When Gita Seaton left Le Club Chasse et Pêche to help reboot the old New Palace diner in Mile End in late 2010, burgers were not front of mind. The notion, as Seaton herself wrote, "was to develop a business that demystified food by making the experience of dining with us accessible and affordable — while still offering a quality product in a relaxed environment." Burgers were not necessarily part of the equation.
"I didn't want to be a burger restaurant. I didn't put a burger on the menu until two or three months in." It was a momentous decision. Seaton's menu is chock-full of crowd-pleasers — matzo ball soup, crab cakes, wedge salad, mac and cheese, grilled hanger steak — but her burger accounts for a big chunk of the restaurant's business.
"I wanted to do a Chicago-style, Italian beef sandwich. We still have it on the menu and people love it. But at a certain point, my partners fought me on the burger. I was super nervous because I felt like if I was going to make a burger it had to be a really, really good burger. I wasn't confident. I came from a high-end cooking background and nobody taught me how to make a burger. I knew it had to be classic and super good. I'll make you a hamburger but it'll be ONE hamburger."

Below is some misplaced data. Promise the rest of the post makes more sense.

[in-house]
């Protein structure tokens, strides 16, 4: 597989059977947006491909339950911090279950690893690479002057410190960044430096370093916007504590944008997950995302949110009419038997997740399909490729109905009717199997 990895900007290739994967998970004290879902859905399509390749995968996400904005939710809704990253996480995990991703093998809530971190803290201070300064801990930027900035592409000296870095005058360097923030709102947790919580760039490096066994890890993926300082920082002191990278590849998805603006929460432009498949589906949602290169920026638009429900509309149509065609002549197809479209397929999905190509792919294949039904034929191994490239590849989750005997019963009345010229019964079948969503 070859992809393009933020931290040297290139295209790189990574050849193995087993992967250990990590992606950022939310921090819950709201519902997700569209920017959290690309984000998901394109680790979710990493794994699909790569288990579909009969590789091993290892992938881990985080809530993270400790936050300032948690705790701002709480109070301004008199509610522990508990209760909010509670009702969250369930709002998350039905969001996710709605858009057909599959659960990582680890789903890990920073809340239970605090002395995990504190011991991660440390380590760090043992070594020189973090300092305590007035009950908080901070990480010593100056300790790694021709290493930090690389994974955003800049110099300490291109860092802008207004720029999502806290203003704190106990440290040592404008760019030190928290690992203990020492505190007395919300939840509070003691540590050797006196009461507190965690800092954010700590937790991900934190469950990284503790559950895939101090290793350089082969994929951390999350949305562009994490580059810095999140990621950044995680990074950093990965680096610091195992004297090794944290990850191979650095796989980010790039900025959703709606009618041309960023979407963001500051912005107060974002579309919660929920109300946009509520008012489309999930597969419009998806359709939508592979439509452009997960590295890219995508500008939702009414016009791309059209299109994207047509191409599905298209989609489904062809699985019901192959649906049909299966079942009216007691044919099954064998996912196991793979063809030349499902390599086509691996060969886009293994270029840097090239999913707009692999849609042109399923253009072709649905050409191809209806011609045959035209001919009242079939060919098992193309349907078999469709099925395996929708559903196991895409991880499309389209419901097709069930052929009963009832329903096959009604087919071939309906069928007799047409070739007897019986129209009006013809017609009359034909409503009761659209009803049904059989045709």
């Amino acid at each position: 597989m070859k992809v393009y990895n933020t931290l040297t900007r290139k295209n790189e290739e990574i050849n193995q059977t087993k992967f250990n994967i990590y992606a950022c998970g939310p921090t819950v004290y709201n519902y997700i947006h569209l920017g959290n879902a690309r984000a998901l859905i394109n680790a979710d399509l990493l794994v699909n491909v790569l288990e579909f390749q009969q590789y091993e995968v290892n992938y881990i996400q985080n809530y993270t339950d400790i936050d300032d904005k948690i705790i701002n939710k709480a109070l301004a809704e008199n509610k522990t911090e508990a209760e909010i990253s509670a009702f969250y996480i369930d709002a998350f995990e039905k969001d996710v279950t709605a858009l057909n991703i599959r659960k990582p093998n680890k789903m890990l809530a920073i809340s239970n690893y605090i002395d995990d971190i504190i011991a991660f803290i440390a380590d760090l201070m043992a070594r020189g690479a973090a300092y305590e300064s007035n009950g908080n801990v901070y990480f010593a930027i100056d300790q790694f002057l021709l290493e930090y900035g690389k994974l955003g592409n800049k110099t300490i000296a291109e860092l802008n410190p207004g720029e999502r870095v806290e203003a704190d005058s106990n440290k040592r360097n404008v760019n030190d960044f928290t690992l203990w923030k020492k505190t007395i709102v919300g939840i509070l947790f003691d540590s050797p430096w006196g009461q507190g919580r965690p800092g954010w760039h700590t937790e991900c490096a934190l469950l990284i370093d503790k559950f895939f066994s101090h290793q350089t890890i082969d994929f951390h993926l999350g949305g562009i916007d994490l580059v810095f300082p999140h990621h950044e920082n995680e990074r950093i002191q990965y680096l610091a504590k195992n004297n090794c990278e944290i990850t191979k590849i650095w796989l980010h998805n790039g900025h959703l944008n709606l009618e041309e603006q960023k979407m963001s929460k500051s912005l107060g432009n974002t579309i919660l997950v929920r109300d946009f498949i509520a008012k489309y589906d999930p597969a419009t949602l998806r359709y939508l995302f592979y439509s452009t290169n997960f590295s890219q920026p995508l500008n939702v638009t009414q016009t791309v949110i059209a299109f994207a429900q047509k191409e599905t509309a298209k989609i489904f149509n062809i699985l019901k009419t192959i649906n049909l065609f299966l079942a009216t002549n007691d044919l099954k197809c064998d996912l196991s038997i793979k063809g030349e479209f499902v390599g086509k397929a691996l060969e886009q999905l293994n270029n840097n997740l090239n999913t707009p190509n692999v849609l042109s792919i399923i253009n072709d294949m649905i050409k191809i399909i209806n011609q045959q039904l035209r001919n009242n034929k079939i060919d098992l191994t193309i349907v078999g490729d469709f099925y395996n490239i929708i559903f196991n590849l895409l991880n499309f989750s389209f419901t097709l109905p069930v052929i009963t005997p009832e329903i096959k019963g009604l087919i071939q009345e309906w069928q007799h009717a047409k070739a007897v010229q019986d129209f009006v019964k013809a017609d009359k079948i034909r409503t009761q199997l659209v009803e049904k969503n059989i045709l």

Actually in the end I did a lot of things they tell you not to do.
"That was the idea. One kind and that's it. I talked to the chef at M:BRGR, Colin Griffin, and did a bit of research online. A classic burger should only be salted on the outside, after the fact. But I decided I would pre-mix my meat with salt and aromatics, so it would have flavour all the way through. I didn't want heart or organ meat — I didn't want that iron aftertaste. I only use chuck, close to 25% fat. Those were my guidelines. I did want some filler to create a certain texture, so I use a bit of breadcrumbs. Actually in the end I did a lot of things they tell you not to do."
Considering it now comprises 40% of sales, it's safe to to say that Seaton nailed her burger formula. A gift and a curse? "Yes!" laughs Seaton. "But I think the burger helped introduce people to the restaurant. Eventually they come in and try something different. I think of it like Claude Pelletier's scallop [at Le Club Chasse et Pêche]. My burger is sort of the equivalent. It's afforded me my restaurant."